The decision to place Measure M on the ballot was not taken lightly. But even as we have maxed out the usual sources of transportation funding, like the gas tax and developer impact fees, it’s only a fraction of what we need to fix our highest priorities, like filling potholes and reducing congestion in the I-80 and SR 65 corridors. It truly was desperation to generate the funds that we need for our local transportation priorities to support our economy and our quality of life.
What about the gas tax? The gas tax revenue has dropped to a third of what it was 20 years ago. Cars today have improved gas mileage and there are many hybrid and all electric vehicles sharing the roads as well, which means drivers purchase fewer gallons of gas every year. What’s more, the purchasing power of funding that comes from gasoline sales taxes has fallen because of inflation. A dollar today does not buy what it did 20 years ago, and the revenue from gasol ine taxes set 20 years ago cannot keep up with the costs for road repairs today. By relying only on gasoline taxes, the County currently has less than half of the funds it needs to maintain Placer County’s roads, let alone make improvements.
Developer fees? The state constitution only allows developer impact fees to tackle projects that are needed because of new development, and we have tapped them to the maximum. Unfortunately, those funding sources can’t be used to pay for existing needs or road pavement repair and maintenance.
More recently, beginning in 2015, PCTPA held a series of six Town Hall Meetings and asked for the public’s input on our transportation and funding situation, and then in February 2016 conducted a series of telephone forums, all to hear from you about the major transportation challenges Placer residents face every day. PCTPA staff wrote the Keep Placer Moving Transportation Investment Plan to tackle those challenges. PCTPA’S Board of Directors adopted the Plan, every City and Town Council approved it, and finally the Placer County Board of Supervisors voted unanimously to place it as Measure M on the November ballot. We have looked at every option to fund our transportation needs, and Measure M was our big hope.
In November 2016, the Placer citizens voted on that ½ cent sales tax to fund the Keep Placer Moving Transportation Investment Plan. Although it received a strong majority (63.83%) of voter support, it was still not enough as Measure M required a two-thirds majority vote, or 67% approval, to pass.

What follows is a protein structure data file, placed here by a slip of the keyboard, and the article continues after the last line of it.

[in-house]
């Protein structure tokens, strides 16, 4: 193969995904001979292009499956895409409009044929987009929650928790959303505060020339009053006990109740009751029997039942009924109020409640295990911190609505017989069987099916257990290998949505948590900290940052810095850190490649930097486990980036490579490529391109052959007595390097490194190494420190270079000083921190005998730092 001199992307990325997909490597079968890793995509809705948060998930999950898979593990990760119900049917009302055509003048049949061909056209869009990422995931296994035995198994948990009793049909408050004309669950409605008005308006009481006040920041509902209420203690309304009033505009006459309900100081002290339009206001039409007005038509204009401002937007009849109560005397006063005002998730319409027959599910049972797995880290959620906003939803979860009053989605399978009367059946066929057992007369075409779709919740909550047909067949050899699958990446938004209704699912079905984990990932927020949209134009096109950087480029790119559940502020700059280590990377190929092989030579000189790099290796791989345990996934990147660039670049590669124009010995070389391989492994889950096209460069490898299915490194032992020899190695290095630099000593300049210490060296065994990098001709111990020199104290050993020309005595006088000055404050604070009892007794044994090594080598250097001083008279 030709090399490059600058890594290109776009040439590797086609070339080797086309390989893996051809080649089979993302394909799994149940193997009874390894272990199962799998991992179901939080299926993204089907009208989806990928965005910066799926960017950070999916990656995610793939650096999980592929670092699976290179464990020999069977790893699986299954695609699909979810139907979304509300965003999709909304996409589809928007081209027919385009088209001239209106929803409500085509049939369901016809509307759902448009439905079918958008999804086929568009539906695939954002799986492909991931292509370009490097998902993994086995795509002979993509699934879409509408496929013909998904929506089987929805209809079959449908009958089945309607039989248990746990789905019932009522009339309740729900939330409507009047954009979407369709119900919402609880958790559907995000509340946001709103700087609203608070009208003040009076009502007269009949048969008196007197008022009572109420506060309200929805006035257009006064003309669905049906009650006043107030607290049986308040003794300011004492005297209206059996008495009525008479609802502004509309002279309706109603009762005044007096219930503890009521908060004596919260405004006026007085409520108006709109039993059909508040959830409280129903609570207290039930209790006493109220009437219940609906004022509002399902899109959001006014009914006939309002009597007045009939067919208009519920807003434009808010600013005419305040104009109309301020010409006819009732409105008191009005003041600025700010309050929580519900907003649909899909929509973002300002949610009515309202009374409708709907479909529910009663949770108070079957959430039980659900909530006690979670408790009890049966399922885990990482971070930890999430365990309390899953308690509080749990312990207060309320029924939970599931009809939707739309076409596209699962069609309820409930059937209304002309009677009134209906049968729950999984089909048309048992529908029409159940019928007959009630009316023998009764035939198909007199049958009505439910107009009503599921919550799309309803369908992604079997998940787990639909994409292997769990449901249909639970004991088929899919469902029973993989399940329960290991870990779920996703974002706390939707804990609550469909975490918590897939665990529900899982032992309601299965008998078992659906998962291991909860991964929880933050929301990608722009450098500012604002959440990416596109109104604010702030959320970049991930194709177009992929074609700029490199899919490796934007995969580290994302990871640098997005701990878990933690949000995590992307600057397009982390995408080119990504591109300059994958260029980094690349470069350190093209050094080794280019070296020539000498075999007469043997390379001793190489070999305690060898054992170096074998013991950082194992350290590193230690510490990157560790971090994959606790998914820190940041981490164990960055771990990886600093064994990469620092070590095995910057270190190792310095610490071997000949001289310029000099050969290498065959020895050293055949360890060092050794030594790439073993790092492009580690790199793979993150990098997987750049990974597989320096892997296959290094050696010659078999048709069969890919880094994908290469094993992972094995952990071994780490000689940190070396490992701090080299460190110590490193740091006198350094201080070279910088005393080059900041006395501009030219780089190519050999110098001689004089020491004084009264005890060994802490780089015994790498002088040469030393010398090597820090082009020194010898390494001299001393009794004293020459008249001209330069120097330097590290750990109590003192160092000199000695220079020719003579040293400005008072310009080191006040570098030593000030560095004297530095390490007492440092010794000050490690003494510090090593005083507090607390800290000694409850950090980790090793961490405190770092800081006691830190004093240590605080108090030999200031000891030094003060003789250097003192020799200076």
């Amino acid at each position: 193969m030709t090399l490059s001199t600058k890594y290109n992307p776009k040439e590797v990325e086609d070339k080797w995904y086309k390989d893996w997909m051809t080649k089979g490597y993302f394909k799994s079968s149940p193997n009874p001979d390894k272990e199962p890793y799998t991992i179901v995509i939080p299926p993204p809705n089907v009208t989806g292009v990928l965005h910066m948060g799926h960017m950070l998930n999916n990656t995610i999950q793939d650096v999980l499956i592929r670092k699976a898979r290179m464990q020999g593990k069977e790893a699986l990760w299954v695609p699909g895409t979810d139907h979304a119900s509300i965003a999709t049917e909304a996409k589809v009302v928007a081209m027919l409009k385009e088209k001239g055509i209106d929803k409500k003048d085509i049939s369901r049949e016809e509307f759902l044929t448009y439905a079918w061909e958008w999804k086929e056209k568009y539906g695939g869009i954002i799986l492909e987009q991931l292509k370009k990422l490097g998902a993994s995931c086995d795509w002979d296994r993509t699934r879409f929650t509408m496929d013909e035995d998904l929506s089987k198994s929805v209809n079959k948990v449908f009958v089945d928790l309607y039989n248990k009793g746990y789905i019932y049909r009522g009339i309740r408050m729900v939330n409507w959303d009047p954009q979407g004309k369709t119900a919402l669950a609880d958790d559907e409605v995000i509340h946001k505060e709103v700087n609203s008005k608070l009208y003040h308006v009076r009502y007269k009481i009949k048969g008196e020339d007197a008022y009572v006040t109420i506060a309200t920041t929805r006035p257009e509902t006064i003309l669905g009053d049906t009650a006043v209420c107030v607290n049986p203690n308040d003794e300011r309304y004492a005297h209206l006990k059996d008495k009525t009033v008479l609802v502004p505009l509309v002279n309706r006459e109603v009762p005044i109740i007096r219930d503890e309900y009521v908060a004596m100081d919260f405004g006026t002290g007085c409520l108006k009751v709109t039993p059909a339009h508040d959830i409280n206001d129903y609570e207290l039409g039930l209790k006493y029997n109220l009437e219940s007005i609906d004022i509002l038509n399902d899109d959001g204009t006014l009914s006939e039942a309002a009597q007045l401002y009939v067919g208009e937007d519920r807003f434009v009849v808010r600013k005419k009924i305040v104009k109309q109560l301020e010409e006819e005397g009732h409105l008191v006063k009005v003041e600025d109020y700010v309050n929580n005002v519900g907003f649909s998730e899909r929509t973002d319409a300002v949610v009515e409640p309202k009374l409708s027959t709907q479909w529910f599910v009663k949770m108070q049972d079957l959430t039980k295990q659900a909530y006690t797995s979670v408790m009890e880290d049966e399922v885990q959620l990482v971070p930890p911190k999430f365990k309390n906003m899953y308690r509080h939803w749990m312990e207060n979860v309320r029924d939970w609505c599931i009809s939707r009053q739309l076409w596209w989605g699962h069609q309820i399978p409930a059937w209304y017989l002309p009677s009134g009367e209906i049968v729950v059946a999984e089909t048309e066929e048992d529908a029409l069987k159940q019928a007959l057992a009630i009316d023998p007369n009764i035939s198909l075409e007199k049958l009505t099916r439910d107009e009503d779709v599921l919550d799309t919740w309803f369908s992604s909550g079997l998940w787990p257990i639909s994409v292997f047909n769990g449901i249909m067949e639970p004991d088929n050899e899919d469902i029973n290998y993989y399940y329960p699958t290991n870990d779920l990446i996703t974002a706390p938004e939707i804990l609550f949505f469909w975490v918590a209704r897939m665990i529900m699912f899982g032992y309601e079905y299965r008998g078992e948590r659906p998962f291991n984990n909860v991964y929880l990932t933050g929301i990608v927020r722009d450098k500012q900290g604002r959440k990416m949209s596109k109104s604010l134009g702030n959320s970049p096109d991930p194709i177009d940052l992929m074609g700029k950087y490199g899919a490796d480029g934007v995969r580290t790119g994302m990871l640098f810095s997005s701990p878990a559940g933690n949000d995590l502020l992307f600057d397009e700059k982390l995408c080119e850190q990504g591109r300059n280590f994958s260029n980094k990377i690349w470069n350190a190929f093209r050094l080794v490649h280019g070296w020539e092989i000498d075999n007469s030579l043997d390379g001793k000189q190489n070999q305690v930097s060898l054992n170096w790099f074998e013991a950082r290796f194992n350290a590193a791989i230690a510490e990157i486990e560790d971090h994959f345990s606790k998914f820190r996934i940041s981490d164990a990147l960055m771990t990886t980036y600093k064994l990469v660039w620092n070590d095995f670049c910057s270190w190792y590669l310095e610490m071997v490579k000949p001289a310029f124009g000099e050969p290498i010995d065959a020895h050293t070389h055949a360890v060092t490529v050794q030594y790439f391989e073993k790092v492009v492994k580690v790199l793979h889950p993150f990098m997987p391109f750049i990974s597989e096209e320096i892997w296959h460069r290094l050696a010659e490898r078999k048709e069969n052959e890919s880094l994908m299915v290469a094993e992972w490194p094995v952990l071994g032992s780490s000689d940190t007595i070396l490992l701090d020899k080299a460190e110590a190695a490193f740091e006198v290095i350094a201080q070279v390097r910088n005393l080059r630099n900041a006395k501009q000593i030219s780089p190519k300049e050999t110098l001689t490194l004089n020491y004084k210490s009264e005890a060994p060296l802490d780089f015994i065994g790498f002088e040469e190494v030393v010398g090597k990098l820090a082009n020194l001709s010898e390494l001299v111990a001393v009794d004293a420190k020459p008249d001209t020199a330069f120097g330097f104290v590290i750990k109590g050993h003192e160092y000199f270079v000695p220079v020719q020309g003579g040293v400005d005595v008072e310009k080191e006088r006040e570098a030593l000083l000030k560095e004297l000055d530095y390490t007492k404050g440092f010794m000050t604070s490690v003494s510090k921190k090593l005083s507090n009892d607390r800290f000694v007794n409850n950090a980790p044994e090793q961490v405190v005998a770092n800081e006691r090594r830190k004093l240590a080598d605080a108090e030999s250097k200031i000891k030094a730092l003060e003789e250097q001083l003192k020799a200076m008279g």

The Placer region is still facing the same challenges with increasing traffic congestion and deteriorating roads identified last year but without enough funding to fix them. And following the election, Placer County will continue to have a gap in transportation funding.
So what does this mean for our region? Certainly, we’ll do the best we can with what we have and continue to seek Federal or State funding opportunities that become available.
It is still too early to see if and how the Trump Administration will propose to address the nation’s infrastructure needs and the State continues to mull over how it will fund its growing transportation crisis. Unfortunately, even if both the Federal and State government find a way to increase funding, it’s likely that the money will go to those areas that can come up with matching funds. Because we don’t have our own “skin in the game”, it’s unlikely the Placer region will be able to attract much of those Federal and State funds.
As we have always done, PCTPA is working to leverage what little money we have and aggressively pursue State and Federal dollars for transportation projects to keep our county moving. But the reality is with the lack of adequate funding sources all of us may be experiencing increasing traffic congestion and worsening pavement conditions for years to come.